Columbian coffee is world-renowned, and it deserves this designation. The La Esperanza from Tolima grows at approximately 6,000 feet and this affects the flavor. High-toned, with a hint of cherry and a delicate aroma, it carries shadows of milk chocolate and pipe tobacco. Did you ever think a mixture like that would taste as great as it does? Columbia is not done yet. The Supremo is a complex blend with notes of vanilla and subtle hints of semi-sweet chocolate. Drink this one hot... the flavors fade quickly.

Back to Hawaii, hand-plucked Kona is roasted as either medium or dark. The dark has a light acid taste, while the medium is slightly stronger. The espresso roast is a great favorite, where the dark strong flavor with its minimal acidity really comes through. Way over in Africa, we stumble across the Tanzanian Peaberry, which is grown on the south slopes of Mt. Kilimanjaro. Peaberries sport a very distinctive shape, the beans are oval instead of the normal pair of beans with flat sides. Peaberries have a higher acidity and lighter body to the finished coffee. If you climb Mt. Kilimanjaro, you can always pick up a nice warm cup on your way.

While in Africa, stop in Ethiopia, the legendary home of coffee. In the Yirgacheffe region, they grow a citrus-inspired brew combining orange peel, ginger and lemon that is surprisingly chocolate-flavored as well as tart.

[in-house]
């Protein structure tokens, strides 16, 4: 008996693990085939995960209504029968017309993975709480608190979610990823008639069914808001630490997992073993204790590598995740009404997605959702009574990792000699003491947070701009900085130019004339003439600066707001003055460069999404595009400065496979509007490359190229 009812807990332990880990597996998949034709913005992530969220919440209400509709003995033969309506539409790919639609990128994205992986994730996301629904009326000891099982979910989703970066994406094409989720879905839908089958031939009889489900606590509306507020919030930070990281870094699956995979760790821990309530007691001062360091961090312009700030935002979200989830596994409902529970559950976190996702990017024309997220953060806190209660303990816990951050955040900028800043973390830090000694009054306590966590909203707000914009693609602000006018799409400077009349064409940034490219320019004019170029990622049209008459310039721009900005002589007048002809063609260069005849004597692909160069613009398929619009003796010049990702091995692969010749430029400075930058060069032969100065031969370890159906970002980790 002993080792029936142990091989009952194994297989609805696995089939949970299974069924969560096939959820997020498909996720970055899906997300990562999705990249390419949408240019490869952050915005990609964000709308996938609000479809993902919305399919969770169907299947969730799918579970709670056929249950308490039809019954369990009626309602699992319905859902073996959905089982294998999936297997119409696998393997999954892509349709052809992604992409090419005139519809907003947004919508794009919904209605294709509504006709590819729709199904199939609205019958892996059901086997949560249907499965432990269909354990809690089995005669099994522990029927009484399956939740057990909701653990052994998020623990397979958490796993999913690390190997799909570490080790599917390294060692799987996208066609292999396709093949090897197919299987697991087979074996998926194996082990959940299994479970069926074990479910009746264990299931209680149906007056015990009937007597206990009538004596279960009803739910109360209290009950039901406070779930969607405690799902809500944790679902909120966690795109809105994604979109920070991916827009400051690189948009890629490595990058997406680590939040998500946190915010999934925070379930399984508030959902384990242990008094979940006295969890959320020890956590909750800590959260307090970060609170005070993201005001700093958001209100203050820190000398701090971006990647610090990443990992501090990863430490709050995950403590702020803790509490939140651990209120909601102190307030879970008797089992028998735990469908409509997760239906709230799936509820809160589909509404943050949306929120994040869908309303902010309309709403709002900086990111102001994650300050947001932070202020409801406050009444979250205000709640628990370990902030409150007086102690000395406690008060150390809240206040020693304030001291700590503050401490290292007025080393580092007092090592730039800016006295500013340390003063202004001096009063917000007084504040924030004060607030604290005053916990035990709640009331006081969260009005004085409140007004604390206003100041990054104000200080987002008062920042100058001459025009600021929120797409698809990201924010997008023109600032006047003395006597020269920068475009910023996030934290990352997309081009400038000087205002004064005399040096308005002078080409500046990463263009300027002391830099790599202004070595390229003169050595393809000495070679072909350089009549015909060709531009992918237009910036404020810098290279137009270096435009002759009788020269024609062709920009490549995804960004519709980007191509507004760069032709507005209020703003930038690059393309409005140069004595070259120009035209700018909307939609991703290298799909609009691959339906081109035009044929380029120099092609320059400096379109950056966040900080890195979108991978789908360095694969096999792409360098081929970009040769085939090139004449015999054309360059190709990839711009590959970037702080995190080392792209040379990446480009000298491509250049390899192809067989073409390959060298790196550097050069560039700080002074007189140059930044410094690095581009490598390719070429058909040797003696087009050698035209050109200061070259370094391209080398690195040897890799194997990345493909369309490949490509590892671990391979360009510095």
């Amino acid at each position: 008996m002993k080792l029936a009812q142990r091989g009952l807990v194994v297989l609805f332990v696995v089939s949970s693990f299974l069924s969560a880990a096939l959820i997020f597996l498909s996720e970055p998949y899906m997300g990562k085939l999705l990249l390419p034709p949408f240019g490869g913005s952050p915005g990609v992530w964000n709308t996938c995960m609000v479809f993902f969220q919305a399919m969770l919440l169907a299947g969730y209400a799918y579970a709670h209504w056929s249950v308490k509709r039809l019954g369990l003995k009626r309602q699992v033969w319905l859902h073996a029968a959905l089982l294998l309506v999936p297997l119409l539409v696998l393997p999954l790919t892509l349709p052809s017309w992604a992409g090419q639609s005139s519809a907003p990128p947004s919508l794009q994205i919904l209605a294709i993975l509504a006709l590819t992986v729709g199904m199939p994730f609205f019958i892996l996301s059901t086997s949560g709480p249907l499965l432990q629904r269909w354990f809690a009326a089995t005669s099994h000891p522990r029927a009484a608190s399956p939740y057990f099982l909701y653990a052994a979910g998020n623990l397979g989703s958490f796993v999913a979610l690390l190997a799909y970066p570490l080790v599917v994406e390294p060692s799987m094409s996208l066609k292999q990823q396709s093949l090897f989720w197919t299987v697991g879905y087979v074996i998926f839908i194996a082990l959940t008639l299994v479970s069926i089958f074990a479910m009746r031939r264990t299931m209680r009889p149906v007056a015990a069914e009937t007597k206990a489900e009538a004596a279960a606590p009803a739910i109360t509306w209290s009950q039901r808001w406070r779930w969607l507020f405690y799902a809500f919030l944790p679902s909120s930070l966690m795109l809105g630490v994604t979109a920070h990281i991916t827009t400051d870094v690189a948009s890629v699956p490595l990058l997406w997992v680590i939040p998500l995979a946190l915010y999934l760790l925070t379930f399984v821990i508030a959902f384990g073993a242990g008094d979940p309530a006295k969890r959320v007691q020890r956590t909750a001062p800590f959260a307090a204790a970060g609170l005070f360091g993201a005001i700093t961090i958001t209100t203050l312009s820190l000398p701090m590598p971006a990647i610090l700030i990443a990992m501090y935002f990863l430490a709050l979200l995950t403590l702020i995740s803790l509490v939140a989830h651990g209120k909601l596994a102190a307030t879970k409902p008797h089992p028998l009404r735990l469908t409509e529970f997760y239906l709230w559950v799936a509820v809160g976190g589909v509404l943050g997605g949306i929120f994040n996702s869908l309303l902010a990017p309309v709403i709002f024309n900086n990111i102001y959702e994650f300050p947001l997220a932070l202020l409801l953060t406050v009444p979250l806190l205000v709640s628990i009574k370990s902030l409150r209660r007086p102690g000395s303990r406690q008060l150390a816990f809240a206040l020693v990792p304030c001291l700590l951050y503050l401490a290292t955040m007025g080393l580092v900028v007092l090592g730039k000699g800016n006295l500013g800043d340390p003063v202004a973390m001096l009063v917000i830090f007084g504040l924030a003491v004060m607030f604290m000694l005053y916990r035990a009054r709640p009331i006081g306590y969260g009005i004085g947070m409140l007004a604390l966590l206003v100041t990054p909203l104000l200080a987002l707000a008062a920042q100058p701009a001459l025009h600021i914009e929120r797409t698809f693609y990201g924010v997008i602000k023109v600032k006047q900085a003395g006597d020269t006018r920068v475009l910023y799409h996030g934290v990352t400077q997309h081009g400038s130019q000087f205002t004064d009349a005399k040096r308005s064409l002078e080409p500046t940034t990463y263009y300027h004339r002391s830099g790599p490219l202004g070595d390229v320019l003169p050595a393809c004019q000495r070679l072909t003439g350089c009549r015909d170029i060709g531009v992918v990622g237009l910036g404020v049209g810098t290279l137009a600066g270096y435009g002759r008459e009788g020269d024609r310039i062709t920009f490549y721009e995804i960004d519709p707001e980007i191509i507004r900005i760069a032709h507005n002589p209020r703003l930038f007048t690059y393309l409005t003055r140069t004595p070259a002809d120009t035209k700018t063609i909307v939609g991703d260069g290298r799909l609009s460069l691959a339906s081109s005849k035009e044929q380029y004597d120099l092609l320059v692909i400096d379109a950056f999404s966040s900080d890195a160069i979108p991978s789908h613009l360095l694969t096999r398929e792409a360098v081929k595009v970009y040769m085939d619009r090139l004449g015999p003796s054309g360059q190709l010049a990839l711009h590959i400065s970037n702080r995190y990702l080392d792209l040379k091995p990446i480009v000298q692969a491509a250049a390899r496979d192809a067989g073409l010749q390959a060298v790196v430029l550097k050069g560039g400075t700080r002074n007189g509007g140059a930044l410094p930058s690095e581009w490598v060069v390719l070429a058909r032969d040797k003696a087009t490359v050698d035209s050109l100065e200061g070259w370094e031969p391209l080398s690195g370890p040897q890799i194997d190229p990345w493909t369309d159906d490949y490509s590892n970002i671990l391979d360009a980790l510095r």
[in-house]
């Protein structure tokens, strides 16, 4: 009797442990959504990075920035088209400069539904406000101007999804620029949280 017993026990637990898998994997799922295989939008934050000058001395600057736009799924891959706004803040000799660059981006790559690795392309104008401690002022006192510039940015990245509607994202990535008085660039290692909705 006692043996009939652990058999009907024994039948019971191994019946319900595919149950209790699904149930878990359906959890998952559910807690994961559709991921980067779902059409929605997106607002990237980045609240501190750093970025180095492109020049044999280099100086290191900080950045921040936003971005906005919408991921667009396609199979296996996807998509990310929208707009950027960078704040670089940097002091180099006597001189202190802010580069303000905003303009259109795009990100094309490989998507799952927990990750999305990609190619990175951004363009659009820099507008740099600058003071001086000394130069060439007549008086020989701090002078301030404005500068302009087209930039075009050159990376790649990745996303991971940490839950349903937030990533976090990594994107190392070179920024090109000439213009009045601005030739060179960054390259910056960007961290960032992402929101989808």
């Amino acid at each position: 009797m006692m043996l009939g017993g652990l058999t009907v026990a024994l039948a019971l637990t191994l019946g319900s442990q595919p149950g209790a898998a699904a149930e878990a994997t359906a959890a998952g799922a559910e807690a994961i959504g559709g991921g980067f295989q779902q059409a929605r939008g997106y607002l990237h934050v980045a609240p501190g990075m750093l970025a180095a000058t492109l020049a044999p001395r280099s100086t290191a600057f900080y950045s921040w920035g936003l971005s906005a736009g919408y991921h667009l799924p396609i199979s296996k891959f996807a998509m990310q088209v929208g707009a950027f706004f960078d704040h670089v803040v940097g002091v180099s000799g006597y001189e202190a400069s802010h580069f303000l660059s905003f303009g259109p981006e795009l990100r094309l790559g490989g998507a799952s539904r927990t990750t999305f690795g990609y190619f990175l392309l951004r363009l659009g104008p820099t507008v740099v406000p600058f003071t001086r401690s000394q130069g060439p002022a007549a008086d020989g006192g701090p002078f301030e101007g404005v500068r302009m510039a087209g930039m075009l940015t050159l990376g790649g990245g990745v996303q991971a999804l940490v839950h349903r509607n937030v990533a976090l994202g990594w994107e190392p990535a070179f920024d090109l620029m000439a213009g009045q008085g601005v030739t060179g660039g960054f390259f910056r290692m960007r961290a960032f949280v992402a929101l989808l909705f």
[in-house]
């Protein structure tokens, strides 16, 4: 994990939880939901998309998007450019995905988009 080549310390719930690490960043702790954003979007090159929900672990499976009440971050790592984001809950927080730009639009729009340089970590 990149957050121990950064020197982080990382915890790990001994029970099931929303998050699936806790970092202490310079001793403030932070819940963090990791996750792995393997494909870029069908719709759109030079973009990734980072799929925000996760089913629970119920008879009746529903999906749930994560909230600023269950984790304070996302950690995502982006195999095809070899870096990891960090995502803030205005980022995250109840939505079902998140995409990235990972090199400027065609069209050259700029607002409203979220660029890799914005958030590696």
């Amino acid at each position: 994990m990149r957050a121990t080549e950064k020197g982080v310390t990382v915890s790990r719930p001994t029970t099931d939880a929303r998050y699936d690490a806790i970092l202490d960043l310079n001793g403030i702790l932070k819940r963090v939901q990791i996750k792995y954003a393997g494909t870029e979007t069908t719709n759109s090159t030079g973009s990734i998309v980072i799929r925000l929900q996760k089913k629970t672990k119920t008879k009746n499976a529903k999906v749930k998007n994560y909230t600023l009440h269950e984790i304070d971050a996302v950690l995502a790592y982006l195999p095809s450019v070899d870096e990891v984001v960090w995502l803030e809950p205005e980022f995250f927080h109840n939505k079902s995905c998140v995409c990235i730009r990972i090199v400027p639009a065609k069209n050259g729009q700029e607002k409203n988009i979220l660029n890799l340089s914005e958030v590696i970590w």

If you head east into India, stop to visit another famous landmark, the Monsoon Malabar. Growing in wet winds, these puffy yellow beans create a pungent cup with a slight hint of apricot. Before you leave, be sure to sample one of the Jumboors... it has a surprising sweet raisin aspect.

As we continue east, we cross into Indonesia, and subsequently we find Sumatra. In the Lake Toba region, the coffee grows suited for a light roasting, and gives up a sweet, flowery taste. Utilizing the jasmine-like coffee flower, it produces an astringent cup of coffee with a hint of cherry. In the northern provinces, they grow a traditional dark roast that is spicy and contains flavors of tropical fruit, cedar and grapefruit.

Hop over to Vietnam for a cup of Robusta from Lampung. The interesting washing, drying and polishing process they use creates an astringent, woody cup of coffee that holds its own against the higher-toned Arabica.

As we head home, a quick stop in Jamaica gives us the opportunity to find the unusual Jamaican peaberry. Like the African variety, it is a single bean. The coffee that results is completely different than the African variety, however. The Jamaican is sweetly acidic and full-bodied, with a touch of floral that makes it memorable.

Like fine wines and the grapes they come from, there are a great many beans and coffee varieties to be found all around the world. Take your time and sample them... it is a delightful pastime.